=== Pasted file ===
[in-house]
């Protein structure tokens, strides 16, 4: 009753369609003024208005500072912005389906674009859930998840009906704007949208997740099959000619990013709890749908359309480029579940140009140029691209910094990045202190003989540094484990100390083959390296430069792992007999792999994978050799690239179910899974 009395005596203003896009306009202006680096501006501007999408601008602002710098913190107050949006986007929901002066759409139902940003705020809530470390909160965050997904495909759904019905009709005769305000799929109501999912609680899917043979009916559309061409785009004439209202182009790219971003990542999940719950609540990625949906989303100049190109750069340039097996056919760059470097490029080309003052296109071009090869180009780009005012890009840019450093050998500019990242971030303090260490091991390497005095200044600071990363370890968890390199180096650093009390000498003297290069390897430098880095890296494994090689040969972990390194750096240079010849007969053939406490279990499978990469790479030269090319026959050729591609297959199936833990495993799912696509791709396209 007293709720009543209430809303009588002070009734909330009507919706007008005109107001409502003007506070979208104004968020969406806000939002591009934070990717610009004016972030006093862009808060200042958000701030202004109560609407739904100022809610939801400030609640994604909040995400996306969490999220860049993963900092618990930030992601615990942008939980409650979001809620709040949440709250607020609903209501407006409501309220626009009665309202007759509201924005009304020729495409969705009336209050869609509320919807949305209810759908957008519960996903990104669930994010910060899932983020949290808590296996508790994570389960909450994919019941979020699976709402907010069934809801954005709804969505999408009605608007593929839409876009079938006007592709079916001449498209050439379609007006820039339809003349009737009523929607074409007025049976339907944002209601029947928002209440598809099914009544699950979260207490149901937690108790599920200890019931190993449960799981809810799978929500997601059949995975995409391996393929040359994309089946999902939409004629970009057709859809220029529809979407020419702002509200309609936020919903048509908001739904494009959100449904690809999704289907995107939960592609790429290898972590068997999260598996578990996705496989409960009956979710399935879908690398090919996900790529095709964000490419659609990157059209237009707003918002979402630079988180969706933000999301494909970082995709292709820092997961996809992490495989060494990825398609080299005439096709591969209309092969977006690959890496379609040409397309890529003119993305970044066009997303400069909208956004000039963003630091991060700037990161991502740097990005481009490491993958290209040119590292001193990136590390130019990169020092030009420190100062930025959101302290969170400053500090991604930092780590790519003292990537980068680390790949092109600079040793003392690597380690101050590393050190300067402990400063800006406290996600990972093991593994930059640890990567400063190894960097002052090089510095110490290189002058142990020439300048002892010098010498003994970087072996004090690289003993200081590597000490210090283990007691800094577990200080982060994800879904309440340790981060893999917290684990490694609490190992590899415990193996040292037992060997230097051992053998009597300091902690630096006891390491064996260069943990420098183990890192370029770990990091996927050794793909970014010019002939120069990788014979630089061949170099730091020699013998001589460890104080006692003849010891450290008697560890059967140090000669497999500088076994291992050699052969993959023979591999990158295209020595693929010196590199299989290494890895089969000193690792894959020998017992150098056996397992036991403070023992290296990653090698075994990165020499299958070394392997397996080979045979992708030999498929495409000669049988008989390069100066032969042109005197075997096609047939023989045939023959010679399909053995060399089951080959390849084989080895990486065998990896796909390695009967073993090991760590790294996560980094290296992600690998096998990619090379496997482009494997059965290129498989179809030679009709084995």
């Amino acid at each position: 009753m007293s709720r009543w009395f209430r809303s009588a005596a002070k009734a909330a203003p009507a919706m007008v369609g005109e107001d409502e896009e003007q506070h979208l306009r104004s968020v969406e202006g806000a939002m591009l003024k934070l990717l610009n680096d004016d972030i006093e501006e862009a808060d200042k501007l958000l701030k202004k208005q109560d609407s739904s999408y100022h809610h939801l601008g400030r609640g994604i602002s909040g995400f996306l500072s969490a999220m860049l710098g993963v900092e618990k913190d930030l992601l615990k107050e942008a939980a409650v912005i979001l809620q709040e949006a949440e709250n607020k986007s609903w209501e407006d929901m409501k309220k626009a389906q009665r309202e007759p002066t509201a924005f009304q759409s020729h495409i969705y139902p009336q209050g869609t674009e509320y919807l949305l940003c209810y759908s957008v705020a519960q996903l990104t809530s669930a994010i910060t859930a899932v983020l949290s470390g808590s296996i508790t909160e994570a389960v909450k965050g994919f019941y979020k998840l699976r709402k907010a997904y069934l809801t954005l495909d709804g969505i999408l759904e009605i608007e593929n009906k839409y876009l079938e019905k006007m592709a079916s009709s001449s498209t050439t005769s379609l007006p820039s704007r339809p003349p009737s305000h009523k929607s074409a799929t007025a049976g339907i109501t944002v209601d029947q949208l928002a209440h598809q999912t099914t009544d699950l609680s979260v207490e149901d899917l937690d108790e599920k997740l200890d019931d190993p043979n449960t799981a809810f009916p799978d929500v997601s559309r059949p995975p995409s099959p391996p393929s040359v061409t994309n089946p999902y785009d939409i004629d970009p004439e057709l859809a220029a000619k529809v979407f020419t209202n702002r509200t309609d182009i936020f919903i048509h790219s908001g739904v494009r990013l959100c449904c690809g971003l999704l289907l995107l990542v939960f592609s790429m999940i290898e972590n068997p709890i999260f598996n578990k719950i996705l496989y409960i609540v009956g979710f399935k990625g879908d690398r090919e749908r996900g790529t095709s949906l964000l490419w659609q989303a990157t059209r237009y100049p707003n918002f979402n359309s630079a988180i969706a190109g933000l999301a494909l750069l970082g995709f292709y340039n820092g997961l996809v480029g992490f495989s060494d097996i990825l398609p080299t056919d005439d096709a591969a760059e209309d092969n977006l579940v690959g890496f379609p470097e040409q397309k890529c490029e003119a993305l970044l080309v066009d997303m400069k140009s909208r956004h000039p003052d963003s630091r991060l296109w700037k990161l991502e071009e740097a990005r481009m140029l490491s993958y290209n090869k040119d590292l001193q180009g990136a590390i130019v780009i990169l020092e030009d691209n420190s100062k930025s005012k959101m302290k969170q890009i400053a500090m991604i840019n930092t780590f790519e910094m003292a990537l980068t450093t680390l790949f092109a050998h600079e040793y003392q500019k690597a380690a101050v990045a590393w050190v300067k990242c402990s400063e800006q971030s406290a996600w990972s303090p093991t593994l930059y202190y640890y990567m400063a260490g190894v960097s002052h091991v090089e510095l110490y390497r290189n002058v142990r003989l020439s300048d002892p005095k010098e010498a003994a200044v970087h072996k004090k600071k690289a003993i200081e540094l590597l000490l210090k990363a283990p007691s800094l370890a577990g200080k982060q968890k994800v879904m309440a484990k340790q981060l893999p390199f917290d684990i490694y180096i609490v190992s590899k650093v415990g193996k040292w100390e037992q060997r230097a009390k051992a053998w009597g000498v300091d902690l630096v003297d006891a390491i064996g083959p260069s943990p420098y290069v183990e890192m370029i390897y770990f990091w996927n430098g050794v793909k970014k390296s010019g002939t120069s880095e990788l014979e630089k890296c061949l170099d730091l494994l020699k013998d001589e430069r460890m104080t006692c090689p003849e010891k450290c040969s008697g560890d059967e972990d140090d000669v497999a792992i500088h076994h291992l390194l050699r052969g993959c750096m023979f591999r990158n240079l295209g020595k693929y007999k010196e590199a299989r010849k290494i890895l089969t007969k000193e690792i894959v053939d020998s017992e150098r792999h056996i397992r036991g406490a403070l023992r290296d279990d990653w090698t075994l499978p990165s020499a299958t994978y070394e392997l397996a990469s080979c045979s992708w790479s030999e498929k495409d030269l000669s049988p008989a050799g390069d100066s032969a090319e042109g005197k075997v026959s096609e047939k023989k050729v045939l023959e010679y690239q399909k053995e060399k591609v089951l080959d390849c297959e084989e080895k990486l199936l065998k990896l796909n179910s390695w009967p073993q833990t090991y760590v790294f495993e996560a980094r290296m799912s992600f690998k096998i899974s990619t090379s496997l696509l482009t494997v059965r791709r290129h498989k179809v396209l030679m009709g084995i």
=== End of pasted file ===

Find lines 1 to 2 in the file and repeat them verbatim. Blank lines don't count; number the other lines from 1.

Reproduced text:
[in-house]
């Protein structure tokens, strides 16, 4: 009753369609003024208005500072912005389906674009859930998840009906704007949208997740099959000619990013709890749908359309480029579940140009140029691209910094990045202190003989540094484990100390083959390296430069792992007999792999994978050799690239179910899974 009395005596203003896009306009202006680096501006501007999408601008602002710098913190107050949006986007929901002066759409139902940003705020809530470390909160965050997904495909759904019905009709005769305000799929109501999912609680899917043979009916559309061409785009004439209202182009790219971003990542999940719950609540990625949906989303100049190109750069340039097996056919760059470097490029080309003052296109071009090869180009780009005012890009840019450093050998500019990242971030303090260490091991390497005095200044600071990363370890968890390199180096650093009390000498003297290069390897430098880095890296494994090689040969972990390194750096240079010849007969053939406490279990499978990469790479030269090319026959050729591609297959199936833990495993799912696509791709396209 007293709720009543209430809303009588002070009734909330009507919706007008005109107001409502003007506070979208104004968020969406806000939002591009934070990717610009004016972030006093862009808060200042958000701030202004109560609407739904100022809610939801400030609640994604909040995400996306969490999220860049993963900092618990930030992601615990942008939980409650979001809620709040949440709250607020609903209501407006409501309220626009009665309202007759509201924005009304020729495409969705009336209050869609509320919807949305209810759908957008519960996903990104669930994010910060899932983020949290808590296996508790994570389960909450994919019941979020699976709402907010069934809801954005709804969505999408009605608007593929839409876009079938006007592709079916001449498209050439379609007006820039339809003349009737009523929607074409007025049976339907944002209601029947928002209440598809099914009544699950979260207490149901937690108790599920200890019931190993449960799981809810799978929500997601059949995975995409391996393929040359994309089946999902939409004629970009057709859809220029529809979407020419702002509200309609936020919903048509908001739904494009959100449904690809999704289907995107939960592609790429290898972590068997999260598996578990996705496989409960009956979710399935879908690398090919996900790529095709964000490419659609990157059209237009707003918002979402630079988180969706933000999301494909970082995709292709820092997961996809992490495989060494990825398609080299005439096709591969209309092969977006690959890496379609040409397309890529003119993305970044066009997303400069909208956004000039963003630091991060700037990161991502740097990005481009490491993958290209040119590292001193990136590390130019990169020092030009420190100062930025959101302290969170400053500090991604930092780590790519003292990537980068680390790949092109600079040793003392690597380690101050590393050190300067402990400063800006406290996600990972093991593994930059640890990567400063190894960097002052090089510095110490290189002058142990020439300048002892010098010498003994970087072996004090690289003993200081590597000490210090283990007691800094577990200080982060994800879904309440340790981060893999917290684990490694609490190992590899415990193996040292037992060997230097051992053998009597300091902690630096006891390491064996260069943990420098183990890192370029770990990091996927050794793909970014010019002939120069990788014979630089061949170099730091020699013998001589460890104080006692003849010891450290008697560890059967140090000669497999500088076994291992050699052969993959023979591999990158295209020595693929010196590199299989290494890895089969000193690792894959020998017992150098056996397992036991403070023992290296990653090698075994990165020499299958070394392997397996080979045979992708030999498929495409000669049988008989390069100066032969042109005197075997096609047939023989045939023959010679399909053995060399089951080959390849084989080895990486065998990896796909390695009967073993090991760590790294996560980094290296992600690998096998990619090379496997482009494997059965290129498989179809030679009709084995």